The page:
Nicotine Degrading Enzyme To Help Quit Smoking
Tobacco smoking remains a major challenge for society till date causing the death of over 7 billion people per year, either by direct consumption or on exposure to second-hand smoke. And despite the availability of nicotine replacement therapies like the patch, gums, and medications designed to alleviate withdrawal symptoms post tobacco quitting but a lot of people don’t quit to do so.
“It is difficult to stop since smoking withdrawal is severe,” acknowledges Marisa Kallupi, Ph.D., a researcher in the Olivier George laboratory at the Scripps Research Institute. More then 80% people relapse within 6-12 months of withdrawal.
In their paper, Dr. Kallupi and colleagues describe the use of a novel enzyme, NicA2-J1, which degrades nicotine in the bloodstream of nicotine-dependent rats. NicA2-J1 is a novel enzyme produced from a bacterium Pseudomonas putida dwelling on tobacco plants. The idea behind the experiment was to analyze if the enzymes were able to degrade enough amount of nicotine while in the bloodstream of the tested rats before it reaches the brain, enabling enough nicotine to remain in the blood so that the animals would not experience withdrawal symptoms. Similar experiments were conducted with the use of vaccine but the amount of nicotine that reached the brain was way too high causing life threat due to under control of the withdrawal symptoms.
In earlier studies, NicA2-J1 had been shown to prevent rats from becoming nicotine dependent, but in order to come out with a useful treatment for nicotine addicted people experiments needs to be conducted on rats that are already dependent on nicotine. “We have to make sure we’re mimicking what happens in humans,” Dr. Kallupi says.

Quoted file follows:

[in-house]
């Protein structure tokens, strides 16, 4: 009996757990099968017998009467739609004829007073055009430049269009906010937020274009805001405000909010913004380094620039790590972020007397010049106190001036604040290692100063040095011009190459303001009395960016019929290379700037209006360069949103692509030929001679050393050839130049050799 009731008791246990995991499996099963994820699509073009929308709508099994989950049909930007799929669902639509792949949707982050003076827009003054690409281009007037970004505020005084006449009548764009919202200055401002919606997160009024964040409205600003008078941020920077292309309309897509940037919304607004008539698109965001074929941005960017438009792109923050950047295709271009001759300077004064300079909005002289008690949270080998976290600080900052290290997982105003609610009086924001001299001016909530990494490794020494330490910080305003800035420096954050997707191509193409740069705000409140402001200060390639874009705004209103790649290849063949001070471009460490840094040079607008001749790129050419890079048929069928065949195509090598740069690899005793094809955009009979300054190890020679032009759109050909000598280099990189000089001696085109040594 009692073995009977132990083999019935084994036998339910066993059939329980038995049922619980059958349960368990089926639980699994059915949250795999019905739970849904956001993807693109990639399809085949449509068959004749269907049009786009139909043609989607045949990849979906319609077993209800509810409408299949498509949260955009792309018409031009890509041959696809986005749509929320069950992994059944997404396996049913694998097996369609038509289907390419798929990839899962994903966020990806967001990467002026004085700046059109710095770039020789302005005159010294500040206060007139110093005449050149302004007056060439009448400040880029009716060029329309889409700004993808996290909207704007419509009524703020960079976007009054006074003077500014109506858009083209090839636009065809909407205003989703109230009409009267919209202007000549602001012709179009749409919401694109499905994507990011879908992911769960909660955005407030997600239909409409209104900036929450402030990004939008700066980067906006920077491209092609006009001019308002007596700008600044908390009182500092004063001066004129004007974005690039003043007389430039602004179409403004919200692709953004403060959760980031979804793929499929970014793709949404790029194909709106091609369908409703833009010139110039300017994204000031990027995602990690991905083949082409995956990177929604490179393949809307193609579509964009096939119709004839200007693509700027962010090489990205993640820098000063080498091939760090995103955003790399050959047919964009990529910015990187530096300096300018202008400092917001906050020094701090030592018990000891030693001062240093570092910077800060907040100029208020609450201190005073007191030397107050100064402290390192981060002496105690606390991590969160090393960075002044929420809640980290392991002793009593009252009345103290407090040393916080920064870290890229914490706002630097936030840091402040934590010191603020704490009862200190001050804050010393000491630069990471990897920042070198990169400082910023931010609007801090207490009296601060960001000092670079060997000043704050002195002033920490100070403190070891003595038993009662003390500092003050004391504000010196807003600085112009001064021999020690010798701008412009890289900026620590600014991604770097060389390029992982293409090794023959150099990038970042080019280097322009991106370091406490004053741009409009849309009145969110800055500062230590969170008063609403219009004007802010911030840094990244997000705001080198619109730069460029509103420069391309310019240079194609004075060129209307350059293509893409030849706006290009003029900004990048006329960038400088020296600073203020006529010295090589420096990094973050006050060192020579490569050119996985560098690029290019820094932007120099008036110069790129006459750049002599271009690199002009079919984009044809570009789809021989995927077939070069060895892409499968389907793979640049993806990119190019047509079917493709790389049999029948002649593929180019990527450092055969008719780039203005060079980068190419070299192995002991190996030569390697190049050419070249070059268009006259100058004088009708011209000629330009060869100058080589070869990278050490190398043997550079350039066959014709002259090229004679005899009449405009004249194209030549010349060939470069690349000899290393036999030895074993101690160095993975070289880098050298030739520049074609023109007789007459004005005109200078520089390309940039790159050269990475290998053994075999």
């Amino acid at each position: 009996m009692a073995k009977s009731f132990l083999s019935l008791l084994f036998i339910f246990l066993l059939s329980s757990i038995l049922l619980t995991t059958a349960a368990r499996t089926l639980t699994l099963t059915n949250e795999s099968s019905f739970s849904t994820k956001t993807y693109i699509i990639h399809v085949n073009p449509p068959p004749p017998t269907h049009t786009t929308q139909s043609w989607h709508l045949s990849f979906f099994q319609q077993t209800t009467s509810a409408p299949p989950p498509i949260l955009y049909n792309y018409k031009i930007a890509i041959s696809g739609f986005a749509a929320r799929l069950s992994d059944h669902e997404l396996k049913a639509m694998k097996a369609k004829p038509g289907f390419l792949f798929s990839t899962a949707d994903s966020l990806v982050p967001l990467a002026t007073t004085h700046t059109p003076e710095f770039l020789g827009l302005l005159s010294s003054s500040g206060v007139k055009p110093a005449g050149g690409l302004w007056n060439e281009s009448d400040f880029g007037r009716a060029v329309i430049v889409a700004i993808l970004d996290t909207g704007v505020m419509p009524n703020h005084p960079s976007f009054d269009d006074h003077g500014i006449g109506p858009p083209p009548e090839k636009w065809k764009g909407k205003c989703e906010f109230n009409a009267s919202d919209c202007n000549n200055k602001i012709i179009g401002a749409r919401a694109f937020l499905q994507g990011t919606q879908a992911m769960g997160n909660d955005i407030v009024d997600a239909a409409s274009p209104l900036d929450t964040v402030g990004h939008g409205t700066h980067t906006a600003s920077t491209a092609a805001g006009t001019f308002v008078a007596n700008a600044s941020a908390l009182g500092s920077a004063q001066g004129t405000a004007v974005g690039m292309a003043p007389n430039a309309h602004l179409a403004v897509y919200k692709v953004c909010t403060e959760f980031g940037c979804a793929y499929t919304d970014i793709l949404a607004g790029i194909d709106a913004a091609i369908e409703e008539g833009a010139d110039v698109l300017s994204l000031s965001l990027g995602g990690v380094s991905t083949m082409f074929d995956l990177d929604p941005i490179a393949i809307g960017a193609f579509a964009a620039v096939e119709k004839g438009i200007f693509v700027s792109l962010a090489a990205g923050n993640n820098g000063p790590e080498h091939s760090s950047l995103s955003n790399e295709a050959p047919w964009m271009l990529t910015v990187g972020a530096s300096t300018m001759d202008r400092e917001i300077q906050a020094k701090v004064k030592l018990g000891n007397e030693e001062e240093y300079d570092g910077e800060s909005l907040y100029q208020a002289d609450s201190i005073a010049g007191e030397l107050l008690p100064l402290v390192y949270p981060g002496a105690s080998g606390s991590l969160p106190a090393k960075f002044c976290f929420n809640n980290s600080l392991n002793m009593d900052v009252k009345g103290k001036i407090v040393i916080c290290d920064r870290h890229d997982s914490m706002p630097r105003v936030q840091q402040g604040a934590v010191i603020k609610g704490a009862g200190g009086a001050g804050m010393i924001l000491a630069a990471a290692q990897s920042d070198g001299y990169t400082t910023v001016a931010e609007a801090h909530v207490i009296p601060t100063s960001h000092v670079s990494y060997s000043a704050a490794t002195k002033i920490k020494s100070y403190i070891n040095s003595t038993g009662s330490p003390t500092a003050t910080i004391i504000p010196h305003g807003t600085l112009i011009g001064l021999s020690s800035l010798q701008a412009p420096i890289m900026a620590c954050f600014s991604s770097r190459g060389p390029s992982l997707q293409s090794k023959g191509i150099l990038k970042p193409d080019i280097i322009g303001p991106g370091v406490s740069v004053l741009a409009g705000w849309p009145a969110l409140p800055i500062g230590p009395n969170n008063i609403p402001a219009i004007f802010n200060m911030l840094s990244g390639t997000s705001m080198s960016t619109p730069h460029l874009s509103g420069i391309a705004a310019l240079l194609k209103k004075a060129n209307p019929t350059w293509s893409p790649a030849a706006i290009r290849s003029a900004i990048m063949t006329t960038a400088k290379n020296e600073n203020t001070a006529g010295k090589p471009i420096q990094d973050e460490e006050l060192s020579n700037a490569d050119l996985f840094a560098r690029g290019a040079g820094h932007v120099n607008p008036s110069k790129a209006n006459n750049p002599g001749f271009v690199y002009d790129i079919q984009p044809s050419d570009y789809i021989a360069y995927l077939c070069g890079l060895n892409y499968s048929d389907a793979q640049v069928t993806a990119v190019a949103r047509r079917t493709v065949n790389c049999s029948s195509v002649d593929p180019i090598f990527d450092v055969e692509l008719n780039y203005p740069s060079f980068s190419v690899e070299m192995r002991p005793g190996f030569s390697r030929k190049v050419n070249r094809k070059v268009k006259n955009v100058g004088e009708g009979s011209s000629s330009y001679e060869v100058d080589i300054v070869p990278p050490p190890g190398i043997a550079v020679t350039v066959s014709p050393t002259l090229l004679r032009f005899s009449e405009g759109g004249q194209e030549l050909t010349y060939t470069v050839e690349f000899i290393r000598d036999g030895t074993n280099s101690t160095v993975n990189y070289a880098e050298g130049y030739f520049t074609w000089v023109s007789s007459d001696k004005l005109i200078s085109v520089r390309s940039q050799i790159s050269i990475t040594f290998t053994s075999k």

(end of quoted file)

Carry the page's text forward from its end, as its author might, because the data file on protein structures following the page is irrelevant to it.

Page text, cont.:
The group positioned already nicotine-dependent rats at self-administration boxes where they can choose between food, water, and nicotine infusions for 21 hours a day. Then they paired 30% of nicotine administrations having an electric shock to see if rats could continue to choose nicotine at the face of negative consequences. The rats who obtained NicA2-J1 significantly reduced their nicotine intake whereas the control rats persisted in seeking the nicotine. The NicA2-J1 treated rats were also more resistant to relapse in the face of anxiety. Dr. Gallup said the NicA2-J1 treated rats seemed to experience fewer of the symptoms associated with quitting tobacco.
“One other potential downside is if the enzyme should make it into clinical trials, Dr. Kallupi admits, human smokers might actually smoke initially, as they’d have to smoke more cigarettes to receive the exact same reward. But absent withdrawal symptoms, and with a present intent to quit, she believes “they will stop smoking little because it is not worth it smoking one pack to have the effect of two cigarettes.” Individual clinical trials are still a bit away.
Next up, Dr. Kallupi says, is getting funding for a different study looking at optimal dose ranges of NicA2-J1, potential toxicity, and in the event, the receptor may be combined with other smoking cessation drugs for a synergistic effect. And whether NicA2-J1, independently or in combination with other drugs, proves ready for human clinical trials Kallupi sees this study as a proof-of-concept with this strategy, one that could possibly be pursued with comparable enzymes to drugs of abuse.